Most visa fees are standardized and the process is very simple. For many countries, you can apply for it online and finish the whole process in less than 30 minutes. You can also get your Visa on arrival.

Before you go paying for your visitors' visa, first check to see whether a visa is required for your nationality. In some countries, this might apply to you.

You take check out all our articles about African visas and visa requirements - and see what fits your plans.

6. Extra cash

It is always advisable (no matter where you are travelling) to carry some extra cash with you. The extra cash is what you use for tipping people who serve you as well as buying souvenirs and a few collectables here and there.

How much extra cash should you carry? it depends on your own spending habits. For people who love buying more than a few souvenirs from their travel, they will need a little more extra cash.

You might not find many places that accept your credit or debit cards - especially outside of the big cities and big establishment. It is therefore advised that you exchange some of the money that you plan on using for personal spending.

You should be careful carrying around huge sums of money in a way that makes it obvious to everyone. You wouldn't want to attract the wrong characters.

7. Using a tour operator

While many people feel like tour operators overcharge them (which can be true at times), the advantage is that you get someone to plan all the various details (and more) of a successful safari. The actual administration cost of a tour operator are usually a very small part of the entire trip's cost.

When you book through a middle-man situation with another company that doesn't directly run the tour, the cost increases a little bit more. This is just because of the administration costs of more than 1 company.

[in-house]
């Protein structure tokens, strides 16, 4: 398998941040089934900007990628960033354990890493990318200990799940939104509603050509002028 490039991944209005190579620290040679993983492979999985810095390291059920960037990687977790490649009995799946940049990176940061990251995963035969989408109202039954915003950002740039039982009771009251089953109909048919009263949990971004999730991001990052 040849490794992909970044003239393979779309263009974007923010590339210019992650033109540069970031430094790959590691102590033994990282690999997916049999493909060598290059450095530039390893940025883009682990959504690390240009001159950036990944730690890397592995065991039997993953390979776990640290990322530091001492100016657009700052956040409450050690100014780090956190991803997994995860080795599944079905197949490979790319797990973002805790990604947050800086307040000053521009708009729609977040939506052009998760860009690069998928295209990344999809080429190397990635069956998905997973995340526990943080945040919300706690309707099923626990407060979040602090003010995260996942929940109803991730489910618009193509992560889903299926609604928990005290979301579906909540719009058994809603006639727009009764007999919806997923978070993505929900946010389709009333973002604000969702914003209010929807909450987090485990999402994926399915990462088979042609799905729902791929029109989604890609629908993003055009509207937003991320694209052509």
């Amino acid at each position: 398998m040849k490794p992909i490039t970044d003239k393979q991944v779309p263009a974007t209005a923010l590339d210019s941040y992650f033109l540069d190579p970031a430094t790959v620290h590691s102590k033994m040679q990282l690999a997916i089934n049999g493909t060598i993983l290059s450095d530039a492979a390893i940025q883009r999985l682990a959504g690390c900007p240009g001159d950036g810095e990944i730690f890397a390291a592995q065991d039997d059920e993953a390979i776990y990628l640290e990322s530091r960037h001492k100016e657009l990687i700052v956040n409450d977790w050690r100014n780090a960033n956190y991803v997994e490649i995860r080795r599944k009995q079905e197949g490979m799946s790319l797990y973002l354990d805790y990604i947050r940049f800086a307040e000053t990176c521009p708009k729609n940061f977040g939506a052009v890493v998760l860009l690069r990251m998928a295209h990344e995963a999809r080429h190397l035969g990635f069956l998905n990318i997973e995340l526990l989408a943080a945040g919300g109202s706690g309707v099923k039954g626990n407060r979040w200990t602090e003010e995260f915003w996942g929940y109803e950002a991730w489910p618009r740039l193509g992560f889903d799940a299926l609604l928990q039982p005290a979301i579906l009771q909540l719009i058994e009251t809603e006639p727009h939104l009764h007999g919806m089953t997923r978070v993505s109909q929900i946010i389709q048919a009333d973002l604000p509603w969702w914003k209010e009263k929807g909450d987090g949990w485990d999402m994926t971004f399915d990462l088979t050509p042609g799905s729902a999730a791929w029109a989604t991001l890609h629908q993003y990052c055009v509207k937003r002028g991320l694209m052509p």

8. Self-touring

Self-touring is when you plan everything on your own and take the trip without any help from a tour operator. This is good for avid travellers who are familiar with the otherwise tiring process of planning a distant trip.

If you think self touring might be a good fit but you have questions, you can still reach out to a local tour operator and consult. In this case, you pay them a consulting fee. You can as well look online for advice.

The big challenge with planning a self-managed safari is the time needed to research and schedule everything properly. Added with the likeliness of making costly mistakes, many people choose the services of a trusted and experienced tour operator.

Final Thouhgts

We hope that this look at how the costs are broken down gives you an idea of where the money spent on your safari actually goes. The actual activities rarely take up a significant portion. Things like transport and accommodation should also offer a great experience since they do take up a big chunk of money.

Any trip, whther local or international does cost money and time, the important thing is to have an experience that is worth more than the money spent. By providing you all the information on this website, we hope you can make the decisions that will make your next African Safari worth every penny - and more.